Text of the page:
happened a bit recently with disputes over Serb and Croat articles
between partisans of either side).
In short, I agree there's some problems with the current system, and
we're always open to suggestions for improvement, but so far it seems to
be the best one. The only alternatives seem to involve some sort of
authoritarian power structure, wherein we appoint "experts" to edit or
review certain articles, and that's the sort of thing we're trying to
avoid (especially since there's no guarantee any given "expert" is him
or herself unbiased).
When an essay/paper uses a dictionary or encyclopedia
as an information
reference source I recognize the danger in this but expect at least some form of
editorial responsibility will ameliorate the gross distortions found in some
less notable journalistic outlets. Your "free for all" approach does not
appear to lend itself to editorial responsibility and overview, however. There
has to be a point where the buck ends and somebody (or perhaps group) takes
responsibility for obviously false content by refusing to permit it to be
printed. This will, of course, require a good deal of intestinal fortitude on the
part of such a person but without such responsibility to readers the result
is an unreliable and unpalatable goulash.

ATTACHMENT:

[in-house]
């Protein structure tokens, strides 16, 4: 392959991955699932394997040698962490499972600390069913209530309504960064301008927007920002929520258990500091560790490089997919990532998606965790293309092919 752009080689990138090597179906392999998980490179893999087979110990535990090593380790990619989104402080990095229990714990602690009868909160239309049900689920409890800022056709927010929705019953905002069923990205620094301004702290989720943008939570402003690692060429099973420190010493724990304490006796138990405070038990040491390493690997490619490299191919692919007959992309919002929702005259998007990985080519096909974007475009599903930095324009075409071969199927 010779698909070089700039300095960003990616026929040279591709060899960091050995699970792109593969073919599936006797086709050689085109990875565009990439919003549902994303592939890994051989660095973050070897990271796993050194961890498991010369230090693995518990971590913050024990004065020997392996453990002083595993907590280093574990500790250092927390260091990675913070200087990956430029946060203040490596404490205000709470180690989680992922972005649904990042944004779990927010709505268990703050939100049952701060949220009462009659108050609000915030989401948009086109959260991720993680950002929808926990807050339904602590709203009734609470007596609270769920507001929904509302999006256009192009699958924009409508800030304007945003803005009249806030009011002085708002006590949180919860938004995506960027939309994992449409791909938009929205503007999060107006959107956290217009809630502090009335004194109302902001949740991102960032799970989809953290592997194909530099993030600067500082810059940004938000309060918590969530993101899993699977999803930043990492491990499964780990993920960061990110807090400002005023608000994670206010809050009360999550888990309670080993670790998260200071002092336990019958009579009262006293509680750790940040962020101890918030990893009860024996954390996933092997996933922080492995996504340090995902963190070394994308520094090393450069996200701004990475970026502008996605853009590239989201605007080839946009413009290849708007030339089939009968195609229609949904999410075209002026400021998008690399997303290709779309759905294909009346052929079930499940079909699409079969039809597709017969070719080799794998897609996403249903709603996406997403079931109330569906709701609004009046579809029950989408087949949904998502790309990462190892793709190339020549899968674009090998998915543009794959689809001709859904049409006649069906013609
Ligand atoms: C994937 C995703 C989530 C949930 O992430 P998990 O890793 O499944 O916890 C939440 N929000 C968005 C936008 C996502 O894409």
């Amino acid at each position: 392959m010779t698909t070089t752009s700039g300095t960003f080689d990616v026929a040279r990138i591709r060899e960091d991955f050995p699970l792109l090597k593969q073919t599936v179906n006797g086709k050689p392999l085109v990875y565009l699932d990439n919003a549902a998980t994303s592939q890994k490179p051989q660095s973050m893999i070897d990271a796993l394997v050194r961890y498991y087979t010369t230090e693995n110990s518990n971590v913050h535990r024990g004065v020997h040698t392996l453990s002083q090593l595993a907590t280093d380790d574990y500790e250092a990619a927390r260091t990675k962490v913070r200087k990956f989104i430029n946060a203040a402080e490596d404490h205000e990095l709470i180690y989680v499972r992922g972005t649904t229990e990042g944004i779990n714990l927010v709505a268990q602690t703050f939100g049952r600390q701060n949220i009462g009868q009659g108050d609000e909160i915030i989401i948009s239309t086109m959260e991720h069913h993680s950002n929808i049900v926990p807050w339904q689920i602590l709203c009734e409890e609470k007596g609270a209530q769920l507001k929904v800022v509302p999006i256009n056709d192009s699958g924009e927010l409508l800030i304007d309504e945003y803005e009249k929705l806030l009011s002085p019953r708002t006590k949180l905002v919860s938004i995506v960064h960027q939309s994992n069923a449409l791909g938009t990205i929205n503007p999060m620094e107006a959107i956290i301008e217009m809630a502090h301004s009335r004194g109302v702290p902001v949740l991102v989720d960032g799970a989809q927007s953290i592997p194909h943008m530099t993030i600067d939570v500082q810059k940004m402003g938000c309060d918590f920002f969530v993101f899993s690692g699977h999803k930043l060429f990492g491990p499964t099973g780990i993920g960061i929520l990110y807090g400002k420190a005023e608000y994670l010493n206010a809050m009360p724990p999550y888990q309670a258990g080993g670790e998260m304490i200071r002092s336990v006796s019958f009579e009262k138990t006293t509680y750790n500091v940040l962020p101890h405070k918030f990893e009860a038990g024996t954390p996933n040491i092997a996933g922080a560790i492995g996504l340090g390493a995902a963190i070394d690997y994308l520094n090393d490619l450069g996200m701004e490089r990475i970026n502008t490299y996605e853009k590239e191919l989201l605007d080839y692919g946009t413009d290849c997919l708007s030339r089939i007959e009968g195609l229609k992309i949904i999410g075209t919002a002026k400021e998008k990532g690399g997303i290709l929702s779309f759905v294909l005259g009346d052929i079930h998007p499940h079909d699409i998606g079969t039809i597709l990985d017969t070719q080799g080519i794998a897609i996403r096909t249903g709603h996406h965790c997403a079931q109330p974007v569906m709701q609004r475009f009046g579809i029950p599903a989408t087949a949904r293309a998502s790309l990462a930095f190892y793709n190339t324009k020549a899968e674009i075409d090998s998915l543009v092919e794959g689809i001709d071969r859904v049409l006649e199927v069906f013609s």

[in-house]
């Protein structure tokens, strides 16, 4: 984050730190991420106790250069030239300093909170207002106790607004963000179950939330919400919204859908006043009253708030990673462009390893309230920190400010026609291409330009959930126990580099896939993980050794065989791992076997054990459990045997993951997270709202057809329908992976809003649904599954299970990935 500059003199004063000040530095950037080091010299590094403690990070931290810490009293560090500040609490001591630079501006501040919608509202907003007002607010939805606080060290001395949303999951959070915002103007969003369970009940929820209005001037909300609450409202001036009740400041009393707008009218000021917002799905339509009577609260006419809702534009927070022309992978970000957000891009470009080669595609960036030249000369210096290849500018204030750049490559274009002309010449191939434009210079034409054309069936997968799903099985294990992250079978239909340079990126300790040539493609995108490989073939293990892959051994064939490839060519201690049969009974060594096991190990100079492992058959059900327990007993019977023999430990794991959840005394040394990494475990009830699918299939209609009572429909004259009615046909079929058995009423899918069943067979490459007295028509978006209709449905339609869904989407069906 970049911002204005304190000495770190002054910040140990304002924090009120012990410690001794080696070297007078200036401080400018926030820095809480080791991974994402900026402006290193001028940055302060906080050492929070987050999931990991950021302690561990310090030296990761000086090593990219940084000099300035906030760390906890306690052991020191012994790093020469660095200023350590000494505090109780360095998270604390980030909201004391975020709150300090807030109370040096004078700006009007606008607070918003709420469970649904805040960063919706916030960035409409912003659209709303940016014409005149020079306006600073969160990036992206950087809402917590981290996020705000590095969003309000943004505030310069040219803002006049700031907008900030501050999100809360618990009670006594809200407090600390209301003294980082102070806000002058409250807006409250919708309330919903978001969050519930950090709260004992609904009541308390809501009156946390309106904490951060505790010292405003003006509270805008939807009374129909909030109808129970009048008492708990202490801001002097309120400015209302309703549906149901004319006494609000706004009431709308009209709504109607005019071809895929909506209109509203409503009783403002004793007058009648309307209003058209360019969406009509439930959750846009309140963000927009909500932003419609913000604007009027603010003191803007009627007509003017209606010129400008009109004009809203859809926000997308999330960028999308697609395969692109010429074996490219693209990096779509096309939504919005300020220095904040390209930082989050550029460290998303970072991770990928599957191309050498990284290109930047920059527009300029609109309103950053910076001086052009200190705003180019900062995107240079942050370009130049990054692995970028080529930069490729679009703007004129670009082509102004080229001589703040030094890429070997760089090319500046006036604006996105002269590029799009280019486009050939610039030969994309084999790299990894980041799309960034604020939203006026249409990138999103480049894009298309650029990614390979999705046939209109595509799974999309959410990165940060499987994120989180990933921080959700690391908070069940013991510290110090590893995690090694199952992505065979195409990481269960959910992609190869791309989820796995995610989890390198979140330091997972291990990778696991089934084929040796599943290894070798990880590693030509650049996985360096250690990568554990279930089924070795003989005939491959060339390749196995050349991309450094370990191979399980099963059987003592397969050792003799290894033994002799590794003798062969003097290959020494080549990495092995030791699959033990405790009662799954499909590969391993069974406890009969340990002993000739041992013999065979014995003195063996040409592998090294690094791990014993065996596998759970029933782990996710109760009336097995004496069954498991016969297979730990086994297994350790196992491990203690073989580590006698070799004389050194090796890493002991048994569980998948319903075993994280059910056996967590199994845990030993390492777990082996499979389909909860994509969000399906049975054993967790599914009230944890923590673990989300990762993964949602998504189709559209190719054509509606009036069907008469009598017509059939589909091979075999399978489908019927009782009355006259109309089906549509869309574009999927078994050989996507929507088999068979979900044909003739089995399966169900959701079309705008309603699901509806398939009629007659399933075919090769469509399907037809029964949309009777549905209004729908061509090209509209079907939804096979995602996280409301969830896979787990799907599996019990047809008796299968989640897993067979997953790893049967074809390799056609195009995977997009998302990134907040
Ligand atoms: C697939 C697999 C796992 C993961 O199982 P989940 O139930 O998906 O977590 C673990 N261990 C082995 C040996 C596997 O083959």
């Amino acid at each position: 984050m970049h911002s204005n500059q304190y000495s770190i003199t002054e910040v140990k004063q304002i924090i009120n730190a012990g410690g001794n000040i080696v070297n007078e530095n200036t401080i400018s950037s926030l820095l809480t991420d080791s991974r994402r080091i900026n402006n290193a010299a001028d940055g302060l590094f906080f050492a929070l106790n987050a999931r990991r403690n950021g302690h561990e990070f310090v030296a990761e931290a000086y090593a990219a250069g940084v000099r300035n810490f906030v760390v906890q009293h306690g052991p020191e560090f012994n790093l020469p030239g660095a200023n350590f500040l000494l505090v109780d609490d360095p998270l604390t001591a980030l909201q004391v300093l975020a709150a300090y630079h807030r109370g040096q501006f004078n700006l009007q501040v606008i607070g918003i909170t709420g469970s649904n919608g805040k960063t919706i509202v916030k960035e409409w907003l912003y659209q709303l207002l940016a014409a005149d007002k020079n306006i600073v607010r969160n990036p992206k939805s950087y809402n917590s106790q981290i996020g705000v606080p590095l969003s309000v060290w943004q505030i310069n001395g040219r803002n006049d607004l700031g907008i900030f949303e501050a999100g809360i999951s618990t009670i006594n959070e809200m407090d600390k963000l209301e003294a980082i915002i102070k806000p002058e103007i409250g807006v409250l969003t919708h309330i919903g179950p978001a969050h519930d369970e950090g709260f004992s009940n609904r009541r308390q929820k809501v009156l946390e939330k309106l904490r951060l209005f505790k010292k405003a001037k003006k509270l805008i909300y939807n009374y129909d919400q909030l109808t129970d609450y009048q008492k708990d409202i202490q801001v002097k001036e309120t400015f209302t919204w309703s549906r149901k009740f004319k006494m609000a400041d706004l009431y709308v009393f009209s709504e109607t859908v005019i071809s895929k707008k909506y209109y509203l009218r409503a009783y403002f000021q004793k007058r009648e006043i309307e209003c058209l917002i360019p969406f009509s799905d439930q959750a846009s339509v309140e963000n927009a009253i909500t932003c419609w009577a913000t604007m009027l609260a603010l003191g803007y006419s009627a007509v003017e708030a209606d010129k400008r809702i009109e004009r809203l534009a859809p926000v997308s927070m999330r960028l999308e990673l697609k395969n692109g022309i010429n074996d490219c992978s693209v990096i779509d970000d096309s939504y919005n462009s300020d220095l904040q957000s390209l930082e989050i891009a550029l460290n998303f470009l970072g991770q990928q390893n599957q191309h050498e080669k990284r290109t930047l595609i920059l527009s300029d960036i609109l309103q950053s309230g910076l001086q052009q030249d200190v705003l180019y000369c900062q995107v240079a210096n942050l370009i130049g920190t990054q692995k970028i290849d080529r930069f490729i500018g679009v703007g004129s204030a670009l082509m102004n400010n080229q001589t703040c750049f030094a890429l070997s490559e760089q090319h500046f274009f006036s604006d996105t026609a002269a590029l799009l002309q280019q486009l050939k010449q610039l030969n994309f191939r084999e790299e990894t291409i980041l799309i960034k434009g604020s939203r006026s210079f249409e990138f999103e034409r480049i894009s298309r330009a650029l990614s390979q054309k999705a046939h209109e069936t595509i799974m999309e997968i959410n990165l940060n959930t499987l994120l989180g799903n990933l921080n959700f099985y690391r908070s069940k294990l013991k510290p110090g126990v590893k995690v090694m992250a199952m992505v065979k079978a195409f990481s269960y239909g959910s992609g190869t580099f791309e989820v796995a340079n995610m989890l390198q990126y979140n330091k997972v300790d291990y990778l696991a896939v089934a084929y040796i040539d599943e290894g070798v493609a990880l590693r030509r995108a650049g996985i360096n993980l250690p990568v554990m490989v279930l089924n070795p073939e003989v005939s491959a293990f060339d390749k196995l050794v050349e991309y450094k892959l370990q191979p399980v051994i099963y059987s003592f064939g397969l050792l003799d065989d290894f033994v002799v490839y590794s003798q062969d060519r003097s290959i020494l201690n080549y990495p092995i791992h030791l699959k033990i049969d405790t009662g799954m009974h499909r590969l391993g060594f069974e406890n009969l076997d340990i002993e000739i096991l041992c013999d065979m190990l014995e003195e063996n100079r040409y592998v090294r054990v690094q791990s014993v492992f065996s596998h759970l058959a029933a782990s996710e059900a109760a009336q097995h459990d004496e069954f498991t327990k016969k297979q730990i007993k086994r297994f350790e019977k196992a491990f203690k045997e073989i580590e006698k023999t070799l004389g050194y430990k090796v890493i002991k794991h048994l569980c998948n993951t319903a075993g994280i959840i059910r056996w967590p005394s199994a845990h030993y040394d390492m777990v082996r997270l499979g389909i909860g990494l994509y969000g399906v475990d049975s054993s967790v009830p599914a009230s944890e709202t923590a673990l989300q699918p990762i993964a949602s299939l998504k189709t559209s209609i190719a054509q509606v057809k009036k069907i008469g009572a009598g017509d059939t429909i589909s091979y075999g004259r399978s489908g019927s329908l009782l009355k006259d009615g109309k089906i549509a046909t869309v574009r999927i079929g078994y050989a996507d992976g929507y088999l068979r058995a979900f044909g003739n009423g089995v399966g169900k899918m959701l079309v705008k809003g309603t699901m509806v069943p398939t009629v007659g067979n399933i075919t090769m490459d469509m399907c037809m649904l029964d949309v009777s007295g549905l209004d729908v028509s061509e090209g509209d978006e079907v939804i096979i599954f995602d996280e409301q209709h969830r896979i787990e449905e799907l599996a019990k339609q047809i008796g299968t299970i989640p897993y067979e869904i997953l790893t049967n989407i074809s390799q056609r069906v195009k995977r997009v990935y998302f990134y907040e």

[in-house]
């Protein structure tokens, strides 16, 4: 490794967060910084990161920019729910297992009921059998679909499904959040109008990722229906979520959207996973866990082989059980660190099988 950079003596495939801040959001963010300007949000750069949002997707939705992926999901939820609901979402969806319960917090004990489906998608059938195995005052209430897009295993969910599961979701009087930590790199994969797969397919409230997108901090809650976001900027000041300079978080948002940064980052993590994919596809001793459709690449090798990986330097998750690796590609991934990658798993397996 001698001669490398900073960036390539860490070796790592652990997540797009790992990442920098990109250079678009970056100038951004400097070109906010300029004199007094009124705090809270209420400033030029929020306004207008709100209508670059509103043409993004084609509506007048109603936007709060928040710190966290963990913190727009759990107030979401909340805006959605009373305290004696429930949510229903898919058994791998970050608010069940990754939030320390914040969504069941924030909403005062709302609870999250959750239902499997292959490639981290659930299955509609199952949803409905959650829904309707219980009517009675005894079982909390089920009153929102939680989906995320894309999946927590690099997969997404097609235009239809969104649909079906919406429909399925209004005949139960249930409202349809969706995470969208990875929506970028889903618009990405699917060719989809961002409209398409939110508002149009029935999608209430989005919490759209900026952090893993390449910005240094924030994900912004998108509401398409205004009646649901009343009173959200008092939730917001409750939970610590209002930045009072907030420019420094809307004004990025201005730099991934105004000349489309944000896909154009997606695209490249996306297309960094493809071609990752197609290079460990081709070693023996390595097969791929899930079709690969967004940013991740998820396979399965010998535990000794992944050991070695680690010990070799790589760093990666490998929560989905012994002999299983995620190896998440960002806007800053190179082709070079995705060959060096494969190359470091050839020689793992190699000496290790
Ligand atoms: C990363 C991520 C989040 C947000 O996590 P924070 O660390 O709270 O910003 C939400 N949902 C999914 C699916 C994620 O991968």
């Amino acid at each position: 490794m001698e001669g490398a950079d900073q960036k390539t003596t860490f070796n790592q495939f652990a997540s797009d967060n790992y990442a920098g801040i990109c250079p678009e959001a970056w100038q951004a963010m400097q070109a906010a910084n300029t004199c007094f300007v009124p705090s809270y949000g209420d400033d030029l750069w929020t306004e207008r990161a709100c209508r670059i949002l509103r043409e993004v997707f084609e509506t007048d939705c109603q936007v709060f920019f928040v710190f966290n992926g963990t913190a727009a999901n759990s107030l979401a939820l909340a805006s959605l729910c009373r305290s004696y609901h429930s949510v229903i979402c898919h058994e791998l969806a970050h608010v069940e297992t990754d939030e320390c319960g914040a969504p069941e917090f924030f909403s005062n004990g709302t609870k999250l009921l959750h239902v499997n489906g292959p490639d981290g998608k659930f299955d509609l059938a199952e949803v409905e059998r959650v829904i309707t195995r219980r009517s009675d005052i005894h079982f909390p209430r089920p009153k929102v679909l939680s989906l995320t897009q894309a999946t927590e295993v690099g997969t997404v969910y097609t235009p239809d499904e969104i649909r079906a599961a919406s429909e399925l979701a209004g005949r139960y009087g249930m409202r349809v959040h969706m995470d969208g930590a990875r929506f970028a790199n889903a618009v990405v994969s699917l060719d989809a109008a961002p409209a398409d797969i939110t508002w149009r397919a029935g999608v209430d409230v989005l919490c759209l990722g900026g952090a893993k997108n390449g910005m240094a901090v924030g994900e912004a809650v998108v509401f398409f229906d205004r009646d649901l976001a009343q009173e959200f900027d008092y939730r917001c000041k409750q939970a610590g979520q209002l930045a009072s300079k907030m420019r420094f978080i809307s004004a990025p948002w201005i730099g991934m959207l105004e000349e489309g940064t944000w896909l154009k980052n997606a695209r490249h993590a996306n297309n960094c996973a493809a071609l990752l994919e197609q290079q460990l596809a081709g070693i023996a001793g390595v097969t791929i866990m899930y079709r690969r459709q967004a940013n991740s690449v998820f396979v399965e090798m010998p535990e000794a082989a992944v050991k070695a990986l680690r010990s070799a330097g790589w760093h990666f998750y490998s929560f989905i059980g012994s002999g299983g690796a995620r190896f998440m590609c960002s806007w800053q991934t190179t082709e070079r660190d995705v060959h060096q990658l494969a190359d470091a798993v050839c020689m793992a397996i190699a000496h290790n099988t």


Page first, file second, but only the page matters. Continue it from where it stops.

I entered this fray because I thought the Wikipedia concept had merit.
However without a responsible editor or editorial board which will make clear
what will NOT be accepted there is no chance of producing the reliable source of
accurate information I would like to see used.
There is currently no formal editorial board, but that does not mean
that *anything* can be printed. Instead of seeing it that way, I think
a more accurate way would be to think of it as "this article is a work
in progress"--the work in progress may be unfit to be printed, but that
doesn't mean it can't be fixed. (When a Wikipedia 1.0 is finally
released, then the argument that we're printing rubbish will be more
problematic.) Something unfit to be printed will be dealt with when
it's brought to someone's attention (the only rubbish that stays up
indefinitely is really obscure stuff nobody notices--which is
unfortunate, but not really what the current discussion is about).
There is an informal review board of sorts of the most active
Wikipedians, most of whom strive to be as neutral as possible; when
issues (such as this one) become a major controversy, people not
normally involved in the field will step in and try to resolve the
situation. Rather than giving up immediately, I'd ask that either you
start editing yourself to implement your desired changes (there's no
guarantee they'll all be kept intact, but it's at least a start, and
faster than waiting for us to implement them for you), or give us some
time to sort these issues out and see if the articles on this subject a
few weeks from now are more satisfactory. Our goal is to come up with
an article that both abortion choice supporters and abortion opponents
can read and say "well, I might've phrased that a little differently,
but this is an accurate summary of the facts and surrounding debate."
It's clear it's not at that point yet, but I don't think it's an